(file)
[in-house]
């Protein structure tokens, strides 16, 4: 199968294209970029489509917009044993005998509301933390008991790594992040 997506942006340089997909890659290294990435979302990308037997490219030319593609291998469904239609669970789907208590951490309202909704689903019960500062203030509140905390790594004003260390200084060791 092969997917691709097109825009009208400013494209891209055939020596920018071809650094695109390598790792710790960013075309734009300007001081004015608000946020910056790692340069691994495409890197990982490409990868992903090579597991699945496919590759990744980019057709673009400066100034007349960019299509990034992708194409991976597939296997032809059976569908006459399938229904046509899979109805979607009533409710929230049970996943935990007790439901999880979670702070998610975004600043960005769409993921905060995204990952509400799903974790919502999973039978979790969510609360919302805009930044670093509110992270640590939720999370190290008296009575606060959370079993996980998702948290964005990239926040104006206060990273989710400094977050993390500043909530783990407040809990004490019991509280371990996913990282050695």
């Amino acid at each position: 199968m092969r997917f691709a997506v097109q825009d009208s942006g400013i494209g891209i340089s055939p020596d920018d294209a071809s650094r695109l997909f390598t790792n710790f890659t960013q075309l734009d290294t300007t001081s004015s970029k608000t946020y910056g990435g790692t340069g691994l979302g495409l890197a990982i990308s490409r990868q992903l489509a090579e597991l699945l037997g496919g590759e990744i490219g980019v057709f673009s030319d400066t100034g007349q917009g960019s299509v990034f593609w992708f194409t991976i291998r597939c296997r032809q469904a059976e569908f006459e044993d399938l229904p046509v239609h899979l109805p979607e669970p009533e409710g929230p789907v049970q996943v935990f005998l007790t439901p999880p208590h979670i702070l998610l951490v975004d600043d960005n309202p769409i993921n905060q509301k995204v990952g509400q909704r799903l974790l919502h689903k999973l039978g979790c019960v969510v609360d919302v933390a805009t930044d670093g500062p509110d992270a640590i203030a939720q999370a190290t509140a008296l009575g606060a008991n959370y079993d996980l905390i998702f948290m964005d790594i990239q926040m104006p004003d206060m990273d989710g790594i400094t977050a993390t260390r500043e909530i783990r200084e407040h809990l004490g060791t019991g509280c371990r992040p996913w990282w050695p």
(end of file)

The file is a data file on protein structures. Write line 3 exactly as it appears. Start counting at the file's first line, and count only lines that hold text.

């Amino acid at each position: 199968m092969r997917f691709a997506v097109q825009d009208s942006g400013i494209g891209i340089s055939p020596d920018d294209a071809s650094r695109l997909f390598t790792n710790f890659t960013q075309l734009d290294t300007t001081s004015s970029k608000t946020y910056g990435g790692t340069g691994l979302g495409l890197a990982i990308s490409r990868q992903l489509a090579e597991l699945l037997g496919g590759e990744i490219g980019v057709f673009s030319d400066t100034g007349q917009g960019s299509v990034f593609w992708f194409t991976i291998r597939c296997r032809q469904a059976e569908f006459e044993d399938l229904p046509v239609h899979l109805p979607e669970p009533e409710g929230p789907v049970q996943v935990f005998l007790t439901p999880p208590h979670i702070l998610l951490v975004d600043d960005n309202p769409i993921n905060q509301k995204v990952g509400q909704r799903l974790l919502h689903k999973l039978g979790c019960v969510v609360d919302v933390a805009t930044d670093g500062p509110d992270a640590i203030a939720q999370a190290t509140a008296l009575g606060a008991n959370y079993d996980l905390i998702f948290m964005d790594i990239q926040m104006p004003d206060m990273d989710g790594i400094t977050a993390t260390r500043e909530i783990r200084e407040h809990l004490g060791t019991g509280c371990r992040p996913w990282w050695p």